Schools today face a wider range of security concerns than ever before. From petty acts of graffiti or vandalism to the ever present risk of mass shootings, administrators in New Jersey and beyond are constantly on the lookout for new and better ways to enhance school security while maintaining quality learning spaces for their students. Ultimately, the goal of any integrated security structure within a school should be to manage the area more effectively, keep students safe from harm, and allow everyone to feel secure while they learn and teach.
Security technology and basic building management now go hand in hand. According to the U.S. Department of Education’s National Center for Education Statistics, in the 2011-2012 school year 88% of schools locked entrances and monitored entrances to the building. Another 44% used locked and monitored gates to secure access to the grounds. Sixty-four percent relied upon security cameras to watch what was happening throughout the building. These changes allow administration and security staff to more efficiently monitor what happens during the day and come up with appropriate policies for their schools.
The right mix of security systems and freedom of movement can make a tremendous difference for the quality of education children receive while they are in school. These three areas are key to that success.
VISIBILITY AND MONITORING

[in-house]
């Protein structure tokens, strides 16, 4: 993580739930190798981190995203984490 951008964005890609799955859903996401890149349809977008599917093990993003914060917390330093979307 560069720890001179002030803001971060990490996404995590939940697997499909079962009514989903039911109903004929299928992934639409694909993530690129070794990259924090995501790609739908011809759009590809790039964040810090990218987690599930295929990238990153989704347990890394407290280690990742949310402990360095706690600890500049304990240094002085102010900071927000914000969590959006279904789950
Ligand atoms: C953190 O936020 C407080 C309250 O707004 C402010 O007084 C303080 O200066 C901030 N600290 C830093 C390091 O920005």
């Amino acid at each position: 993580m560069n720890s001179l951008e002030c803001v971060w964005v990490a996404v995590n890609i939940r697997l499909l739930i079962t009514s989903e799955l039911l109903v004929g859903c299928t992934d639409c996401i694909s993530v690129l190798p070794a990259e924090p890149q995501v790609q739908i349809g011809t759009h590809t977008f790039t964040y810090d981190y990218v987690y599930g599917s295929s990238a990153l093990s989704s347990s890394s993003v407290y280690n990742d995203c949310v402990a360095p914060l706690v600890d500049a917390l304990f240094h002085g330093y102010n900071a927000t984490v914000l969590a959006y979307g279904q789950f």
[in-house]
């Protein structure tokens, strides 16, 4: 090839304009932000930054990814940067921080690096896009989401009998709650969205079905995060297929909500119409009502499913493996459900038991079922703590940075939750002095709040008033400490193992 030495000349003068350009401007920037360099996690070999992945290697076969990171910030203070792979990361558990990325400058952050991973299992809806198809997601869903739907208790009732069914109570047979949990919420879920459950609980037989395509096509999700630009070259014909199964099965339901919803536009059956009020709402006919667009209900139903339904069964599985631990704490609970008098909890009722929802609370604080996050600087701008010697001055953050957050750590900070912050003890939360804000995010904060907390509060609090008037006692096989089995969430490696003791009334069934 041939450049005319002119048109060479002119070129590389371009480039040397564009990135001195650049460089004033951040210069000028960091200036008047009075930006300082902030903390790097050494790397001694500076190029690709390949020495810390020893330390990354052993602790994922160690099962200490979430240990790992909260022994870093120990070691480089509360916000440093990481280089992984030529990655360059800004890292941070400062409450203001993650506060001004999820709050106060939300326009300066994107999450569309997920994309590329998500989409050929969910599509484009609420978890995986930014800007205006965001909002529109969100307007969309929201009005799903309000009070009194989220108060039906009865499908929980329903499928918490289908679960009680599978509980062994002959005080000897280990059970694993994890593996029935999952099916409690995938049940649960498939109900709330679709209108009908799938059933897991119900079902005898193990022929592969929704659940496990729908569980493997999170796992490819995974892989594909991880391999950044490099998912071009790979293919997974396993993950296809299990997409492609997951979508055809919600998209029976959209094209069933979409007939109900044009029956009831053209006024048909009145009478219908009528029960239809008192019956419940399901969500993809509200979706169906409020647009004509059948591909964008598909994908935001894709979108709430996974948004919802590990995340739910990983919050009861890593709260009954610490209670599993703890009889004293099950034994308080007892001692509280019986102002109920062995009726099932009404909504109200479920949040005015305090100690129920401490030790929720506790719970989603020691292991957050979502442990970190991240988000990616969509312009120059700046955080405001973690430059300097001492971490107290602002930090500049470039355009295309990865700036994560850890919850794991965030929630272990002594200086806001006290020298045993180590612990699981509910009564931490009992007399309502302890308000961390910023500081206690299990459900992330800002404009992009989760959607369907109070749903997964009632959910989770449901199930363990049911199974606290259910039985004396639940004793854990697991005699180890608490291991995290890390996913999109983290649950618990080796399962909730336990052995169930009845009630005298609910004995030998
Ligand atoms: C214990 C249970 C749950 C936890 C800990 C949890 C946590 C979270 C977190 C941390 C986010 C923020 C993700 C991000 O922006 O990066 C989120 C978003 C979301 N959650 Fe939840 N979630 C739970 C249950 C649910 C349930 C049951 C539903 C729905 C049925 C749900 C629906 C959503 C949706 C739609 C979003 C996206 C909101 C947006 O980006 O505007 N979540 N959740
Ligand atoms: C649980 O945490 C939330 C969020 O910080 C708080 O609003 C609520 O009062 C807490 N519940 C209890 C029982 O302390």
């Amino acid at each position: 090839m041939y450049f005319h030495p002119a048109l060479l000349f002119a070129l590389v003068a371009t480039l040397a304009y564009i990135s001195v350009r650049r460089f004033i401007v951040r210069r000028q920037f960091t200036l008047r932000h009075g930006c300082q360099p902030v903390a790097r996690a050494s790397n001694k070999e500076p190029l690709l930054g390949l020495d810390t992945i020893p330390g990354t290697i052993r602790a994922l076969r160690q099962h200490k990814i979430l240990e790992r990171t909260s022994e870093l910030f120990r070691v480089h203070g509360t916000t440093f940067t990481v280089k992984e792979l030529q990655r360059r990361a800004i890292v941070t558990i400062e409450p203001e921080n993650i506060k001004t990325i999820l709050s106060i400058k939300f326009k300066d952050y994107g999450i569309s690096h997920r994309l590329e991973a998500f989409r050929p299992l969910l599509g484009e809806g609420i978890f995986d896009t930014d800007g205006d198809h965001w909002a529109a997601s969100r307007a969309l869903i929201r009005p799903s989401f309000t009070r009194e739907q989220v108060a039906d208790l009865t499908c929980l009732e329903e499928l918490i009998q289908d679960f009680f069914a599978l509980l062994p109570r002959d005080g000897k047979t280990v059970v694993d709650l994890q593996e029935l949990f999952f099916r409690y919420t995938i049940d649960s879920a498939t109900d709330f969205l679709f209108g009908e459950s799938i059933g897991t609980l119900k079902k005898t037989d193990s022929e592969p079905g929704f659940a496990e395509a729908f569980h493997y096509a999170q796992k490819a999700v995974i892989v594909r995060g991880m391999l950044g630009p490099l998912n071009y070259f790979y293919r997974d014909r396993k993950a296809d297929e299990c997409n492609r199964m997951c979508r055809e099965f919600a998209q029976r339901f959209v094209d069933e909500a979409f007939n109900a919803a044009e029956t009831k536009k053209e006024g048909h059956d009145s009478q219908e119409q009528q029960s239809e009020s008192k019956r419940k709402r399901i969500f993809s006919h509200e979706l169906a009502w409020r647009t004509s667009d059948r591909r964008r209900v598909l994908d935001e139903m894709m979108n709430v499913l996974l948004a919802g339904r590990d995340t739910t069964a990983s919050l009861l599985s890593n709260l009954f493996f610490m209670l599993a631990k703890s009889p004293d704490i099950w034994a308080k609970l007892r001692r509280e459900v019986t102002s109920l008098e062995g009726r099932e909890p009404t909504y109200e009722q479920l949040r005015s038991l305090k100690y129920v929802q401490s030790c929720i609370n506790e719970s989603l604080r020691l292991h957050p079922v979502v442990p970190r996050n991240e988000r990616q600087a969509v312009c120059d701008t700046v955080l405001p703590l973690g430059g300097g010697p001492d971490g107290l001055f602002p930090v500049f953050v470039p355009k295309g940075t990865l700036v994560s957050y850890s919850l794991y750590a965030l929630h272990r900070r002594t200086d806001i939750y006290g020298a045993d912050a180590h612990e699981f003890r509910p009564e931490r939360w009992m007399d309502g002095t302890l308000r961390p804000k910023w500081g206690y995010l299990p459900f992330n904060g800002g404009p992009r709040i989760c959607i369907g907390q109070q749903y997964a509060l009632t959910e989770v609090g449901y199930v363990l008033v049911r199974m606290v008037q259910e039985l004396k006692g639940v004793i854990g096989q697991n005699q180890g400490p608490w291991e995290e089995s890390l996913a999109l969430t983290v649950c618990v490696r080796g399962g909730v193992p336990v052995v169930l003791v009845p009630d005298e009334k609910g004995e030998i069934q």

Not surprisingly, if 90% of a building can be in direct line of sight to a teacher or other authority figure, the rule breaking will almost always happen in the other 10%. Using cameras to monitor behavior between classrooms helps reduce bullying, fighting, and vandalism by putting eyes in those areas, cutting down on incidents and bringing culprits to justice. Videotape recorders are still common, but vary significantly in quality. Fortunately, digital recording technology has come a long way and is quickly becoming the standard for school security.
In 2003-4, only two percent of public schools had students pass through metal detectors daily. That number has doubled by the 2011-12 school year, and the number of random metal detector sweeps have increased as well. Given the proliferation of gun violence across the country, this is hardly surprising. They are most commonly found in urban school settings and at the secondary level, and play a key role in preventing random school shootings.
ACCESS CONTROL TECHNOLOGIES
Many schools now favor electronic access control over the entrances and exits. While card swipes, fingerprints, or code boxes may cost more in the short run, they are more secure than regular keyed entries. They also offer flexibility for other staff members, who may need to come and go from front or side doors during the day. This allows even main doors to remain locked and makes it harder for intruders to enter the school.
The ultimate goal of all these security systems is to make the school feel as secure as possible for the students inside, while having the smallest effect on how “jail-like” the building becomes. It is an important balance of safety and freedom for students, teachers and administrators alike.